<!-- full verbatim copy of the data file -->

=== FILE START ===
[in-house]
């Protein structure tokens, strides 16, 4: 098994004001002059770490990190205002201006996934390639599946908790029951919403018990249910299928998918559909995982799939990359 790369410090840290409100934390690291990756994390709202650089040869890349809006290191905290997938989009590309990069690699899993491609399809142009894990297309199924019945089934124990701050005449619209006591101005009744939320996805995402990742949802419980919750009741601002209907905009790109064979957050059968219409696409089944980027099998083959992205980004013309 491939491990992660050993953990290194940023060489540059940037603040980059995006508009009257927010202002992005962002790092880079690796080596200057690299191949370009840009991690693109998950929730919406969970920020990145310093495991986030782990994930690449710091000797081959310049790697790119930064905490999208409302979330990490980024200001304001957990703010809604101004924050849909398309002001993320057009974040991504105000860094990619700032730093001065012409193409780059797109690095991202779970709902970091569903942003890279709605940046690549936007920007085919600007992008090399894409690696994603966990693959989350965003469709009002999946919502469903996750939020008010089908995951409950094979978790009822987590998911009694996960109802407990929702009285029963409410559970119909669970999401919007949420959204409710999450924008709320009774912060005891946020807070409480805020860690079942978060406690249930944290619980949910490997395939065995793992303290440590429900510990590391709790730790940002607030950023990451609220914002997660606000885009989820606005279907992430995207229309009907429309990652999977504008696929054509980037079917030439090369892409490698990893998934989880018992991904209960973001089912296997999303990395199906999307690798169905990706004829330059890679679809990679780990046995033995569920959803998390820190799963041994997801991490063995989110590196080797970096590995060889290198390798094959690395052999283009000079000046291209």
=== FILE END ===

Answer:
[in-house]
């Protein structure tokens, strides 16, 4: 098994004001002059770490990190205002201006996934390639599946908790029951919403018990249910299928998918559909995982799939990359 790369410090840290409100934390690291990756994390709202650089040869890349809006290191905290997938989009590309990069690699899993491609399809142009894990297309199924019945089934124990701050005449619209006591101005009744939320996805995402990742949802419980919750009741601002209907905009790109064979957050059968219409696409089944980027099998083959992205980004013309 491939491990992660050993953990290194940023060489540059940037603040980059995006508009009257927010202002992005962002790092880079690796080596200057690299191949370009840009991690693109998950929730919406969970920020990145310093495991986030782990994930690449710091000797081959310049790697790119930064905490999208409302979330990490980024200001304001957990703010809604101004924050849909398309002001993320057009974040991504105000860094990619700032730093001065012409193409780059797109690095991202779970709902970091569903942003890279709605940046690549936007920007085919600007992008090399894409690696994603966990693959989350965003469709009002999946919502469903996750939020008010089908995951409950094979978790009822987590998911009694996960109802407990929702009285029963409410559970119909669970999401919007949420959204409710999450924008709320009774912060005891946020807070409480805020860690079942978060406690249930944290619980949910490997395939065995793992303290440590429900510990590391709790730790940002607030950023990451609220914002997660606000885009989820606005279907992430995207229309009907429309990652999977504008696929054509980037079917030439090369892409490698990893998934989880018992991904209960973001089912296997999303990395199906999307690798169905990706004829330059890679679809990679780990046995033995569920959803998390820190799963041994997801991490063995989110590196080797970096590995060889290198390798094959690395052999283009000079000046291209």